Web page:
Frequently Asked Questions

This page contains answers to some questions that students have already asked (in this case "frequently" means "one or more times"). It should be a good place to start looking for the answers to your questions.

If you have questions that aren't answered here, or if you don't understand the answer given here, please ask your question either in class, in my office hour, or by e-mail.

The questions are organized by topic, as follows.

  1. Kit
  2. Repository
  3. Deliverables
  4. Demo 1
  5. Demo 2
  6. Competition


  1. Can we modify the kit components (e.g., take the camera off that funny base)?
    Not in general. We need to keep all of this equipment in a reusable state. In particular the camera base looks to be attached with springs etc. which I doubt you'll get back together right.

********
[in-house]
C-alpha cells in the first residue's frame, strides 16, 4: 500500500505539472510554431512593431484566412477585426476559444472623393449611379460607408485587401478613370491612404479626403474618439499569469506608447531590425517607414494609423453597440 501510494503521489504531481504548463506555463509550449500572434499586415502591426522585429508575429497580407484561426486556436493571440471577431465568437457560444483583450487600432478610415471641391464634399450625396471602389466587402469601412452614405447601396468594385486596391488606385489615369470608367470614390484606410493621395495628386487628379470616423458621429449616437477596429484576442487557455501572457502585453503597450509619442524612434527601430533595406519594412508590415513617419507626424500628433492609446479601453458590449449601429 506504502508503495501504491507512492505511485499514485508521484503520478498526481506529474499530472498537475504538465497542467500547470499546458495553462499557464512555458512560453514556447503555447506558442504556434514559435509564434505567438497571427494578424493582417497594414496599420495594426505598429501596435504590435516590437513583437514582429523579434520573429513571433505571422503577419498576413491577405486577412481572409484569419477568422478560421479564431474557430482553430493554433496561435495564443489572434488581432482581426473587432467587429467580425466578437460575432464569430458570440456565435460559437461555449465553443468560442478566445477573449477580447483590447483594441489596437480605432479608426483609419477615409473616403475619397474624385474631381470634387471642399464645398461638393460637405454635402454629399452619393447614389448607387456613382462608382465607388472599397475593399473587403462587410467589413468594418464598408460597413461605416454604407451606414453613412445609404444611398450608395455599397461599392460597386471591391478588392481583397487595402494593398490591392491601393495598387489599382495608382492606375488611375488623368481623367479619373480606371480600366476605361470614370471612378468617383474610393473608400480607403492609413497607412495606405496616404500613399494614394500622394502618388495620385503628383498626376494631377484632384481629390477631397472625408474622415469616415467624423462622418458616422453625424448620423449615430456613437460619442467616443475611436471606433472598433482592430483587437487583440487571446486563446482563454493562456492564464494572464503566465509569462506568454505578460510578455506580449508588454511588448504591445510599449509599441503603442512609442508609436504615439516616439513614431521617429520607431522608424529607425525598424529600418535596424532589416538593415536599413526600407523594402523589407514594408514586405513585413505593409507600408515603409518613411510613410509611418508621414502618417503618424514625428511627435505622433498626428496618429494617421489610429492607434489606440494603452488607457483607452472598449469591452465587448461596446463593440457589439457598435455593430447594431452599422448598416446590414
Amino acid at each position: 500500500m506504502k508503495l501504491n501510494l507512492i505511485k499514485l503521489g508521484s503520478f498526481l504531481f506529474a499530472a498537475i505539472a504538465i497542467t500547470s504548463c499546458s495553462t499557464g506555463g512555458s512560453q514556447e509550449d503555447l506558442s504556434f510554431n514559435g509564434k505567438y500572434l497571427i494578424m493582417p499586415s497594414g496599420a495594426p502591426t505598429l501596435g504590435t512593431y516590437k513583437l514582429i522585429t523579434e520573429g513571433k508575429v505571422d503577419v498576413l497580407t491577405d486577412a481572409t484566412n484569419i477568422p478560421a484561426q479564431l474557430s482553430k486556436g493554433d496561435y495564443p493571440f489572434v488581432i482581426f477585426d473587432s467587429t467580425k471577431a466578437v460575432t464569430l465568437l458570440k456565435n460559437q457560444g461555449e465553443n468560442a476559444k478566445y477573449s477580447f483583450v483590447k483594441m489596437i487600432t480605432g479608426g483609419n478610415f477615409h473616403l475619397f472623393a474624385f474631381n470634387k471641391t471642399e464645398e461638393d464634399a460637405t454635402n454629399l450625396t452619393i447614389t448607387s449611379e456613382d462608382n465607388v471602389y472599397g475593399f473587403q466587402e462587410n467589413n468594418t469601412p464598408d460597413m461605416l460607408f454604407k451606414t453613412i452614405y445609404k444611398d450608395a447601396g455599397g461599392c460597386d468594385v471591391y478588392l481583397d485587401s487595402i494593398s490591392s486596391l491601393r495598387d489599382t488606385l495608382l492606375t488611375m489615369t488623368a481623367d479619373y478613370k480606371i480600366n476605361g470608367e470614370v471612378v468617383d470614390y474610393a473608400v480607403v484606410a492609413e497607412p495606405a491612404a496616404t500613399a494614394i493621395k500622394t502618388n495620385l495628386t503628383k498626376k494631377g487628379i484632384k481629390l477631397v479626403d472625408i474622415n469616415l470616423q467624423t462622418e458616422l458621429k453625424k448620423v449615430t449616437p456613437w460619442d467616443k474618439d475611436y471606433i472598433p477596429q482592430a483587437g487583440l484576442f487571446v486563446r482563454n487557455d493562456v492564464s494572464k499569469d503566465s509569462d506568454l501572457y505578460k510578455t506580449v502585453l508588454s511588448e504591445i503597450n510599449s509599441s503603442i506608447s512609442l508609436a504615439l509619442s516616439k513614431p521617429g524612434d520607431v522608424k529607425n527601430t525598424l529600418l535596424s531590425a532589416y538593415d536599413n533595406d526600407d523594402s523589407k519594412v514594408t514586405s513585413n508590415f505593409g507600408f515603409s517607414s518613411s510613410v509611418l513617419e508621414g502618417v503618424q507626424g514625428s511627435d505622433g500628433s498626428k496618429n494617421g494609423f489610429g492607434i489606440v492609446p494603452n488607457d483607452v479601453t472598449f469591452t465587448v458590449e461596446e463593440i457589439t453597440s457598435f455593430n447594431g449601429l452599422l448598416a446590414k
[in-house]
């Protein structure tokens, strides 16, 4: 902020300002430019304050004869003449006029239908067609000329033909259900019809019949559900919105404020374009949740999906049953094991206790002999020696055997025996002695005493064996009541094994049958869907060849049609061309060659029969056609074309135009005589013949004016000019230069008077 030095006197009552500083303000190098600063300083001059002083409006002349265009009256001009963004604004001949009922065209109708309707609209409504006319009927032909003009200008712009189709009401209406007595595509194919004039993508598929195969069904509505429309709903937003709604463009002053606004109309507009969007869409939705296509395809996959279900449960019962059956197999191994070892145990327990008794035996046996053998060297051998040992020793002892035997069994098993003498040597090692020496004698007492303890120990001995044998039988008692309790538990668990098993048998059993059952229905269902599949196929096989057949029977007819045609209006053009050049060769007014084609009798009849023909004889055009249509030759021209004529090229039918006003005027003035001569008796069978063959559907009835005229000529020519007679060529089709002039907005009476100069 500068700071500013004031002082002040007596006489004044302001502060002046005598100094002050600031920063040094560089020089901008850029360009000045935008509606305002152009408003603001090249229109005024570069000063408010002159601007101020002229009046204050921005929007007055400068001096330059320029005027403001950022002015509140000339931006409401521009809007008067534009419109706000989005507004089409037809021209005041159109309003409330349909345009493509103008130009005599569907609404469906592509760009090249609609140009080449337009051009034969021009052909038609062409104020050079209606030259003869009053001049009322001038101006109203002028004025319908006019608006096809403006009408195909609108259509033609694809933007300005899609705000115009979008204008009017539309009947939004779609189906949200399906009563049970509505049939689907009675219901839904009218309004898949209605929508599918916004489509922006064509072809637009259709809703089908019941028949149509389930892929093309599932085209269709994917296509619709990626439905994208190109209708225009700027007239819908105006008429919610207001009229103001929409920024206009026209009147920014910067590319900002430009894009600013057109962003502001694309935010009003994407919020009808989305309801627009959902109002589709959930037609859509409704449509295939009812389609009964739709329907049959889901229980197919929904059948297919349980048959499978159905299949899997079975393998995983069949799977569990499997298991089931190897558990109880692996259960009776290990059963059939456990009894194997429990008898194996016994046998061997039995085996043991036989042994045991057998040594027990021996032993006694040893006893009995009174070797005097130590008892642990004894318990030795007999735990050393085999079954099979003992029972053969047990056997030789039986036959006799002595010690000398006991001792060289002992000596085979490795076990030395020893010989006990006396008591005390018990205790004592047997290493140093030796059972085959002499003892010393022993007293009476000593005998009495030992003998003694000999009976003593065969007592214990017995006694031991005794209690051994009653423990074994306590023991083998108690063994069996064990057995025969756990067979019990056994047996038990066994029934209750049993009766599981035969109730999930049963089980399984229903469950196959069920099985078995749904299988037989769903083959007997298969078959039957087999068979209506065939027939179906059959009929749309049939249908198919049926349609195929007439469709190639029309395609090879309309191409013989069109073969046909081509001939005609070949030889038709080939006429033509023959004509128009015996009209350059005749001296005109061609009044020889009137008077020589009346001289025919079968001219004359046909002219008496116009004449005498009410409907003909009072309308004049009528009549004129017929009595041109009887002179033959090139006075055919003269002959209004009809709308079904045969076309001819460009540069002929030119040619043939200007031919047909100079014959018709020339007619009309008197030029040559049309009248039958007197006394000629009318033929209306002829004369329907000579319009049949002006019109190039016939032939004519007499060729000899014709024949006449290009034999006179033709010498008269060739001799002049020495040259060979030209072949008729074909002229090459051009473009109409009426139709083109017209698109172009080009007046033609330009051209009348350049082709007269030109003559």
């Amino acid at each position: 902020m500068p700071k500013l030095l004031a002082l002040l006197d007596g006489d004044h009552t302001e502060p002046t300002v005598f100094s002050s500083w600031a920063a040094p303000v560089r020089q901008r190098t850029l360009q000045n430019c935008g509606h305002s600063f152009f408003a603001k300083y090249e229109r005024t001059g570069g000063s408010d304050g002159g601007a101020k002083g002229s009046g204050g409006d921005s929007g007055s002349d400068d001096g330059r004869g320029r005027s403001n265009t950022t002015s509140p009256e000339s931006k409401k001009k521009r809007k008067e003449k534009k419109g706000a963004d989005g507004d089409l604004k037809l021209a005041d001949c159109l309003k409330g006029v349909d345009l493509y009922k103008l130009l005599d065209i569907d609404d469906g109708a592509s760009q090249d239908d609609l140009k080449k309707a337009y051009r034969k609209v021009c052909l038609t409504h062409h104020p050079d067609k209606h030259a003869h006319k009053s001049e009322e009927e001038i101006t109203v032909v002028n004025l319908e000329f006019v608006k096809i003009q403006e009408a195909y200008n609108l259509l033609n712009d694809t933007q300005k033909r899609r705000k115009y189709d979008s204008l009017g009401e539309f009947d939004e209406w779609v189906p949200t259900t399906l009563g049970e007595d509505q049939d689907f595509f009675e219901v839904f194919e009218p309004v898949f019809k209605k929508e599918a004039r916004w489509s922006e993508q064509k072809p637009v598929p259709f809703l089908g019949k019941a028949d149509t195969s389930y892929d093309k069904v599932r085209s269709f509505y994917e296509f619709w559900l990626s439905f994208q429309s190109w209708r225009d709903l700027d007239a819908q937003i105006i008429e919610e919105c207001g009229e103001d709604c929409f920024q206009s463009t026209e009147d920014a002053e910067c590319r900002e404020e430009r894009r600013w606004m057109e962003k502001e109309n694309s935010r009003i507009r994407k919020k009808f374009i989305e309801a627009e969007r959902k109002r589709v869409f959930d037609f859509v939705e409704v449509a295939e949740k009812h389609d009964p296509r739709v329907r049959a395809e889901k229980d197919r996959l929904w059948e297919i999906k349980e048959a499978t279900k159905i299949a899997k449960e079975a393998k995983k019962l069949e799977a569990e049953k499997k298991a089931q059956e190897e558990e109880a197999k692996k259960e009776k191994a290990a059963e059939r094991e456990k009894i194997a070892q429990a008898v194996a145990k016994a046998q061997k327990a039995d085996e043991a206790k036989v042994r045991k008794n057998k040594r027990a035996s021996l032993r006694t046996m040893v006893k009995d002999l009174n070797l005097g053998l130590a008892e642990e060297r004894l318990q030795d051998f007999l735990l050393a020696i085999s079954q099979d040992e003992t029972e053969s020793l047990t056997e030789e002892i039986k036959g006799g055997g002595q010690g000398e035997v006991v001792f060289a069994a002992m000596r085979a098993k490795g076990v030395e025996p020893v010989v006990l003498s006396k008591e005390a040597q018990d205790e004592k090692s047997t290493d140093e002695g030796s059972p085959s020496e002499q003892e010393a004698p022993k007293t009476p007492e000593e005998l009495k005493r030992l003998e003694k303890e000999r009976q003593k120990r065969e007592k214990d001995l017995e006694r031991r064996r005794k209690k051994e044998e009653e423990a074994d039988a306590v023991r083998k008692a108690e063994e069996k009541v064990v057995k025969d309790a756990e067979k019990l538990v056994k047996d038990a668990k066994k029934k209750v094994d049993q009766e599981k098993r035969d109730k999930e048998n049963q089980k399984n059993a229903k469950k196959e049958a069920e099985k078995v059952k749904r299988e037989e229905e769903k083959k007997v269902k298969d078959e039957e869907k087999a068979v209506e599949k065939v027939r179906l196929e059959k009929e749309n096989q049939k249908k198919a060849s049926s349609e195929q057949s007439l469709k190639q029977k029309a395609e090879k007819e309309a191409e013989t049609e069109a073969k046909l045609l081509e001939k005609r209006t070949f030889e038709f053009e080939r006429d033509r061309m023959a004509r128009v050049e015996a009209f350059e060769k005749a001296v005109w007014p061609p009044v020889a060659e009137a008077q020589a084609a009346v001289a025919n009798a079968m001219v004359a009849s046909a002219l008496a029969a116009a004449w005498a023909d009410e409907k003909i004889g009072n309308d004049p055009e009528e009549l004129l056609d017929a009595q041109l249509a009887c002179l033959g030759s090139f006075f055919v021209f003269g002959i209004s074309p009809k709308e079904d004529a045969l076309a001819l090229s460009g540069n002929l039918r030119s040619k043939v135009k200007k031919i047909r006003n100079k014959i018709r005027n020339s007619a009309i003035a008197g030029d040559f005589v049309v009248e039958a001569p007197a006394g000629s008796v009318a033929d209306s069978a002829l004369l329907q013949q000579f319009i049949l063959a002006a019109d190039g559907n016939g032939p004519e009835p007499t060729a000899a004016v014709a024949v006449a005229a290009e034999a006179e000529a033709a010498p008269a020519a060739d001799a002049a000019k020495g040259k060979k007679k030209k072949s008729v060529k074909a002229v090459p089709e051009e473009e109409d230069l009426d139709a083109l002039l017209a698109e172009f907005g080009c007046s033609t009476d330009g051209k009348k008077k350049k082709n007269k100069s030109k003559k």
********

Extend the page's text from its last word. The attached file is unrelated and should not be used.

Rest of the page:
2. Can we use component ...?
    The following is the list of components that we've been asked about, together with our decision on them:
  3. In what form will the judging software be made available?
    We'll provide a jar file (executable) and one or two sample course files.
  4. When can we expect to get the judging software?
    Here it is. Also here is a simple test client, which you may find useful.
  5. How can we generate our own waypoint images for testing?
    They can be produced in Matlab using createBlockImages.m and blockGeneration.m.
  6. I get an error java.lang.ClassNotFoundException: org.apache.xerces.parsers.SAXParser when I try to load a course map in the Judge software. How do I fix that?
    This indicates that the SAXParser isn't in your classpath. You're looking for files called xercesImpl.jar and xmlParserAPIs.jar or xml-apis.jar, depending on the version. You can get these from Apache Xerces2 Java. The easiest way to use these is to put the jars all in the same directory and pass them all in the classpath argument, as in judge.bat.
  7. The Judge software always answers no in response to queryAt wp even if we're clearly at the waypoint. How do we fix this?